Also, isn’t the “et al.” thing only applicable if there are three or more? So if it’s just two, it’s always Balkin & Levinson — but if you hit three, then it could be Solove et al.

  5. dave hoffman says:

    AE: It’s true that the et al. rule applies only to 2+ authors, but that isn’t super helpful. If I were to write with, say, Balkin and Solove (no doubt about the constitutional aspects of privacy in dockets), Balkin would get the cite and Solove and I would not even be listed as authors. How does that make any sense at all? The primary purpose of citation is to enable the reader to find the source, but a secondary purpose is full attribution. In a world where we use citation analysis for many purposes, I don’t see any good reason to drop names.

    Christa: I agree. To be fair to HYS,they are basically anonymous review + peer check at this point.

  6. Ethan L. says:

    Of course “et al.” is a problem in a world where citation counts are currency. This wasn’t a big deal in the pre-Leiter days but is becoming one; the Bluebook will adapt, I’m sure.

    I don’t think ordering in published articles has much to do with the letterhead bias explanation: authors can easily re-adjust ordering once they get their acceptances. Ever wonder why articles seem to still be over the 35,000 word limit? Because professors trim to get their acceptances and bloat after the journal is committed. They can easily change ordering after they use name recognition to drive an acceptance.

    I agree that coordination could be helpful. But disclosures might not have their intended effect. Authors will probably just represent that they all contributed equally, which may or may not be true. Or they will produce an explanation that won’t really give an accurate sense of responsibilities to someone who hasn’t co-authored and lived through a real joint project. Or one co-author will take first authorship because they effectively control the project, even if the ideas and writing were equally attributable to all authors. That doesn’t translate well into a first note and actually will tend to create potential discord within the team. I tend to think any departure from alphabetical of one form or another calls for explanation, though as I’ve suggested, forcing a public one might have costs. Tenure and laterals committees will just have to try to get to the truth of relative contribution if they really care and when the work can actually be disaggregated. It isn’t always easy to say who did what: even if one author did most of the writing (after many ideas for the paper were produced by other on the team), another may have saved the team from a huge error in the write-up, earning her keep and making a contribution that was quite significant. Disclose that?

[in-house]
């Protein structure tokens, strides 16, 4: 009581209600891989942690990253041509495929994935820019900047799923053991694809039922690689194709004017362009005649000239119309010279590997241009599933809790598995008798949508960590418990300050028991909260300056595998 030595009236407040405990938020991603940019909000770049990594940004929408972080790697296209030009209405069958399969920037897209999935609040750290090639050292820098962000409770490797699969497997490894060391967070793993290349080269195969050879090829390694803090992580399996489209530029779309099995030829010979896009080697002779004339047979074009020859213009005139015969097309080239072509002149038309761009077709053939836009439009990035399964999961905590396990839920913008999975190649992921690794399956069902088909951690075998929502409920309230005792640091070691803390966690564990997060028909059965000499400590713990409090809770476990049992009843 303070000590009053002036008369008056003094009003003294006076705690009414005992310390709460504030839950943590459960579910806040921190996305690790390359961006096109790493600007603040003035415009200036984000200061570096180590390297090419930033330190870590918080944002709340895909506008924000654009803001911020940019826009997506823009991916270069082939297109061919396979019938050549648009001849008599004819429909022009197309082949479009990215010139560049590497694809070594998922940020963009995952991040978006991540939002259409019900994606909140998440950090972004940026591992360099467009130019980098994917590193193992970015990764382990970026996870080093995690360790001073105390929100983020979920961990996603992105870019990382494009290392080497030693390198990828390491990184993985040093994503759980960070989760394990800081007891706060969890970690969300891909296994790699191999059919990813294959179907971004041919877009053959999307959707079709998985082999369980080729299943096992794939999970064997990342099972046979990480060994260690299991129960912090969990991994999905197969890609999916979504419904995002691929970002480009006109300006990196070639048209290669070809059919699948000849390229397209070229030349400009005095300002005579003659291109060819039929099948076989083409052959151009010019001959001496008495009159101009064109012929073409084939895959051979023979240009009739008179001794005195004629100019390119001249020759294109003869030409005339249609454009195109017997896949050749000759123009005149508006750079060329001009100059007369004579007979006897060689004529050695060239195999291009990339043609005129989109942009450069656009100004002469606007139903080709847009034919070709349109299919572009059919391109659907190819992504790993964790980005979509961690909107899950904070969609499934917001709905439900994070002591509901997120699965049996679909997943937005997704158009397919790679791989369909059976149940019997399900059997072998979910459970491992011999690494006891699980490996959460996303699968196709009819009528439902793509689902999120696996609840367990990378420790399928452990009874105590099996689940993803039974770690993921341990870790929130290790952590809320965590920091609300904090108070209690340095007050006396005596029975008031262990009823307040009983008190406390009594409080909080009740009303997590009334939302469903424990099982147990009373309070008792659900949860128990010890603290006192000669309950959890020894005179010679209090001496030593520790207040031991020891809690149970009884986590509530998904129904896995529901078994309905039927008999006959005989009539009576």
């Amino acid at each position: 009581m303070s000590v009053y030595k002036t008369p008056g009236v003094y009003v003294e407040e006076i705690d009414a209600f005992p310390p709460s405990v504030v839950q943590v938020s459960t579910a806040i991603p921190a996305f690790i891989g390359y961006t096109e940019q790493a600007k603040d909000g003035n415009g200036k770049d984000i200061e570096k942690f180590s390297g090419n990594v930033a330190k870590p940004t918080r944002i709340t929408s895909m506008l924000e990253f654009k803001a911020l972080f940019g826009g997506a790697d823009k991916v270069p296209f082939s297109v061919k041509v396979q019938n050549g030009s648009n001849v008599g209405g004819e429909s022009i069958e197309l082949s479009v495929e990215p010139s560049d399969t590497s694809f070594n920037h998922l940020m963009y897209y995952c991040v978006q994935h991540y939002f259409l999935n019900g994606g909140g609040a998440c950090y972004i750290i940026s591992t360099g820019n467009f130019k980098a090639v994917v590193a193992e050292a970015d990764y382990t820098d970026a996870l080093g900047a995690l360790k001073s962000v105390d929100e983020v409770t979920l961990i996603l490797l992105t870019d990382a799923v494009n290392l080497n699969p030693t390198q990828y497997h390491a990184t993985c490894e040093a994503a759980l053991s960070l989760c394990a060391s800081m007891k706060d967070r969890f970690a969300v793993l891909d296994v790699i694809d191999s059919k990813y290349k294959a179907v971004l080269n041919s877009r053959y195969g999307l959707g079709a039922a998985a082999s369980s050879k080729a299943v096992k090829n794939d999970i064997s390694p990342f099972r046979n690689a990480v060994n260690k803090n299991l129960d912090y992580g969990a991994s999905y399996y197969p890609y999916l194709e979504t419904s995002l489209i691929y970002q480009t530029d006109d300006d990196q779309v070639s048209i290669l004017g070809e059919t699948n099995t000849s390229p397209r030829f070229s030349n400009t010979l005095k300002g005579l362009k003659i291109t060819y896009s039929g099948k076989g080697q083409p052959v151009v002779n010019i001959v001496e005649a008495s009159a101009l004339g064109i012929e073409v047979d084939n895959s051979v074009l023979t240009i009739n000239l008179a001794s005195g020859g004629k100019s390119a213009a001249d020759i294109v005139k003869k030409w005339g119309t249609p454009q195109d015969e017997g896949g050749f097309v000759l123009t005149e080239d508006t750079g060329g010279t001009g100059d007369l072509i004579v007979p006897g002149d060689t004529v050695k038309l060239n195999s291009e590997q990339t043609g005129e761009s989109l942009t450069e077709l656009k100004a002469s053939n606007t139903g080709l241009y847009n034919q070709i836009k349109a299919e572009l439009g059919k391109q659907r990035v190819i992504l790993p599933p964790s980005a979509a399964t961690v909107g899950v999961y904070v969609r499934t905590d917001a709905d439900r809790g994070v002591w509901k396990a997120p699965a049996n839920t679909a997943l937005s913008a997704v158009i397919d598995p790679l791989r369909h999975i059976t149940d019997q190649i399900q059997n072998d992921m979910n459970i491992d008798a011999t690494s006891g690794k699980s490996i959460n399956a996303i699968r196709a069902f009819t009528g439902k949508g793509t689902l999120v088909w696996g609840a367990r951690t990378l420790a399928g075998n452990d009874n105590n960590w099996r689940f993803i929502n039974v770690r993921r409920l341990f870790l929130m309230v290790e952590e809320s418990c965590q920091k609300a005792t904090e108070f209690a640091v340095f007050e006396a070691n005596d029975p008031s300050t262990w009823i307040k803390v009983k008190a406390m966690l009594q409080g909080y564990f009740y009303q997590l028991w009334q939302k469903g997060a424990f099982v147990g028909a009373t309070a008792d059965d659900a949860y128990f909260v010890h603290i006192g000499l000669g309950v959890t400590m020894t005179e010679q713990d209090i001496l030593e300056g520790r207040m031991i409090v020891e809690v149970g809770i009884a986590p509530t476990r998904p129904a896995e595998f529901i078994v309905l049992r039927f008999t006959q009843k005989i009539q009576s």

There is one exception: when authors write together more than once, variation to control for first-author bias seems appropriate and should be encouraged. But that disclosure too would look odd: “The authors have been rotating their names over their last 5 papers to control for the cognitive biases of the reader to give the first author most of the credit.”

    Just some thoughts on a Friday, as I finish up work on two co-authored works and turn to a third.